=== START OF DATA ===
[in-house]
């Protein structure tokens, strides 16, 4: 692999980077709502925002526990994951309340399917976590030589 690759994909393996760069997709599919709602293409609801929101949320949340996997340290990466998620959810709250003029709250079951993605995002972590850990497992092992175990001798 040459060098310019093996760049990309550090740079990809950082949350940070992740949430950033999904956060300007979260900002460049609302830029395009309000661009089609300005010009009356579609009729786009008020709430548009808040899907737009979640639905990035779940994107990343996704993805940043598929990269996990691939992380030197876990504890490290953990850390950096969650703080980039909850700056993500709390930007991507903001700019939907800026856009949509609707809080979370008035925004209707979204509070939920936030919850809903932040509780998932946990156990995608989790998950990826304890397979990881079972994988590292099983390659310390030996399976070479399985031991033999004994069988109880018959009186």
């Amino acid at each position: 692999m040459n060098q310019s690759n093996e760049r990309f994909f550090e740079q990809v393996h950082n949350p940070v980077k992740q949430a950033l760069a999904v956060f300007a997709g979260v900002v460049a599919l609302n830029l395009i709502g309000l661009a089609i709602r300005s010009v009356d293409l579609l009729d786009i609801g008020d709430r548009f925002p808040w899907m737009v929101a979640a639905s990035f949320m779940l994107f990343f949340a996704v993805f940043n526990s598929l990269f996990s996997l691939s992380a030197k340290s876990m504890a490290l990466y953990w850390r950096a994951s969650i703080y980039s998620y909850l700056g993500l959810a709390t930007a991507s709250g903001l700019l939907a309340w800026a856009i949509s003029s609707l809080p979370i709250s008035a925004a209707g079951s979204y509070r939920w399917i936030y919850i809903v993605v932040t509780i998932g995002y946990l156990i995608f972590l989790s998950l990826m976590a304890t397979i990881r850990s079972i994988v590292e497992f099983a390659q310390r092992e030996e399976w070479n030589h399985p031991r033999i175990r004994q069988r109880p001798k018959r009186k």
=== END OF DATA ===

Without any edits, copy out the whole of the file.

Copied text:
[in-house]
């Protein structure tokens, strides 16, 4: 692999980077709502925002526990994951309340399917976590030589 690759994909393996760069997709599919709602293409609801929101949320949340996997340290990466998620959810709250003029709250079951993605995002972590850990497992092992175990001798 040459060098310019093996760049990309550090740079990809950082949350940070992740949430950033999904956060300007979260900002460049609302830029395009309000661009089609300005010009009356579609009729786009008020709430548009808040899907737009979640639905990035779940994107990343996704993805940043598929990269996990691939992380030197876990504890490290953990850390950096969650703080980039909850700056993500709390930007991507903001700019939907800026856009949509609707809080979370008035925004209707979204509070939920936030919850809903932040509780998932946990156990995608989790998950990826304890397979990881079972994988590292099983390659310390030996399976070479399985031991033999004994069988109880018959009186």
């Amino acid at each position: 692999m040459n060098q310019s690759n093996e760049r990309f994909f550090e740079q990809v393996h950082n949350p940070v980077k992740q949430a950033l760069a999904v956060f300007a997709g979260v900002v460049a599919l609302n830029l395009i709502g309000l661009a089609i709602r300005s010009v009356d293409l579609l009729d786009i609801g008020d709430r548009f925002p808040w899907m737009v929101a979640a639905s990035f949320m779940l994107f990343f949340a996704v993805f940043n526990s598929l990269f996990s996997l691939s992380a030197k340290s876990m504890a490290l990466y953990w850390r950096a994951s969650i703080y980039s998620y909850l700056g993500l959810a709390t930007a991507s709250g903001l700019l939907a309340w800026a856009i949509s003029s609707l809080p979370i709250s008035a925004a209707g079951s979204y509070r939920w399917i936030y919850i809903v993605v932040t509780i998932g995002y946990l156990i995608f972590l989790s998950l990826m976590a304890t397979i990881r850990s079972i994988v590292e497992f099983a390659q310390r092992e030996e399976w070479n030589h399985p031991r033999i175990r004994q069988r109880p001798k018959r009186k």